6. 401(k): Lowest fees possible

Fees paid to manage retirement savings may appear low. “What’s 3.5 percent but a drop in the bucket?” you think. Wrong!

Many savers unknowingly pay far too much in mutual fund fees, losing tens or hundreds of thousands of dollars they could have used in retirement. This chart offers an example, Watch the video of ’11 Financial Goals to Hit Before You’re 50′ on MoneyTalksNews.com.

Beginning balance Annual return Fees Balance in 35 years
$25,000 7% 0.50% $227,000
$25,000 7% 1.50% $163,000
Check your plan statements to see the fees you are charged. Time Magazine explains:

… you can minimize fees by opting for the lowest-cost funds available — typically index funds, which tend to be less expensive than actively managed funds. And if your IRA is too pricey, move it elsewhere.

7. Your will: Updated

You don’t need a will. If you don’t have one, a probate court will decide what to do with your assets.

If you want control over what happens to your money and property, though, you’ll need one. And your spouse should have a separate will. A will gives voice to your decisions and requests after you’re gone. Use it to say what you want for your children and pets after you’re gone. Use it to determine what happens to possessions with financial or sentimental value. You can name an executor who will be in charge of following your directions and include provisions for your remains and a funeral, if you want one.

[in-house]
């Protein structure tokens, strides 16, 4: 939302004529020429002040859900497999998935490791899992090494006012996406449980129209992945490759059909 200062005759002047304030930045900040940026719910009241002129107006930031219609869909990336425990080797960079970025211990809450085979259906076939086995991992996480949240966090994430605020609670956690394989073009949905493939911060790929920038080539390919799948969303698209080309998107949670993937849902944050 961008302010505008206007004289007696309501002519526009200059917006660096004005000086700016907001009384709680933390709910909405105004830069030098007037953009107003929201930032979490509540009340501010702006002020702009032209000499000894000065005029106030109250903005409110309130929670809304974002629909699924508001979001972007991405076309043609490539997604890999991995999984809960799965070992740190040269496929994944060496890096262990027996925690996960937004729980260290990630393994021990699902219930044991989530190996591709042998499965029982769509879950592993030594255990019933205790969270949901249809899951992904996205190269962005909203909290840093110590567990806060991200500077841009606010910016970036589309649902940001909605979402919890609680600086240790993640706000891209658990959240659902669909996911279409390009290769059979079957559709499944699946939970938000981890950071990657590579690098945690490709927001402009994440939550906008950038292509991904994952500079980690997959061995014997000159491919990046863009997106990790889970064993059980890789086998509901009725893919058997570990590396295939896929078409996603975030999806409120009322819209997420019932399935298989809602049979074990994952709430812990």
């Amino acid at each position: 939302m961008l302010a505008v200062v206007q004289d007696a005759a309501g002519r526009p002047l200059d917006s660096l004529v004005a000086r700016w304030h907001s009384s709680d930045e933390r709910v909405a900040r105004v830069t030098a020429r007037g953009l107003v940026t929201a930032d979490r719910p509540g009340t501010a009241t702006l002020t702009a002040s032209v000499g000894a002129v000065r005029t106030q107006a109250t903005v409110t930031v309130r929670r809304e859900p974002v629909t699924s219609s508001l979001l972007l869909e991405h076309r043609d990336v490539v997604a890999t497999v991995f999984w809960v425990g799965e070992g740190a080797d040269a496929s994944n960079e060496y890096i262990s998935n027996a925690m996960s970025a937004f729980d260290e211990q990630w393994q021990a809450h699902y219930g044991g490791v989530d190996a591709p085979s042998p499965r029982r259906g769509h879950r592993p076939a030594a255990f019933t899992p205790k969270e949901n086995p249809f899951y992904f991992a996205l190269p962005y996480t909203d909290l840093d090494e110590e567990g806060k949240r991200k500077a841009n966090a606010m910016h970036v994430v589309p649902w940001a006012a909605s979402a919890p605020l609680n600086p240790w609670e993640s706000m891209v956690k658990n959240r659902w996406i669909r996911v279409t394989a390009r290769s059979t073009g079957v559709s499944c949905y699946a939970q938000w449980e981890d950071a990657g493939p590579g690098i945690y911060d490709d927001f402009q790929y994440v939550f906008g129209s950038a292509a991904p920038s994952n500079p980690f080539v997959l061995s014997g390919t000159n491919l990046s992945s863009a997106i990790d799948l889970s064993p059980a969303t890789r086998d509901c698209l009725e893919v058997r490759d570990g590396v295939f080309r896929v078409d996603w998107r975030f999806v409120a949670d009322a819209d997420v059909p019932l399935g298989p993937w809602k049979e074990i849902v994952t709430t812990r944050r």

Committing to doing good in the world is a part of maturing. With a small budget or a large one, philanthropy allows you to express your values and connects you to the world on new terms. There’s the personal satisfaction, and there’s also a helpful tax deduction.

9. Long-term care: A plan in mind

By our 50th birthday, it occurs to many of us that maybe — just maybe — we really will get old. Since many of us will end up needing skilled nursing care in old age, at least for a short time, managing your finances requires considering how to pay for it. Long-term care insurance can be an excellent tool. But whether it’s right for you depends on several things.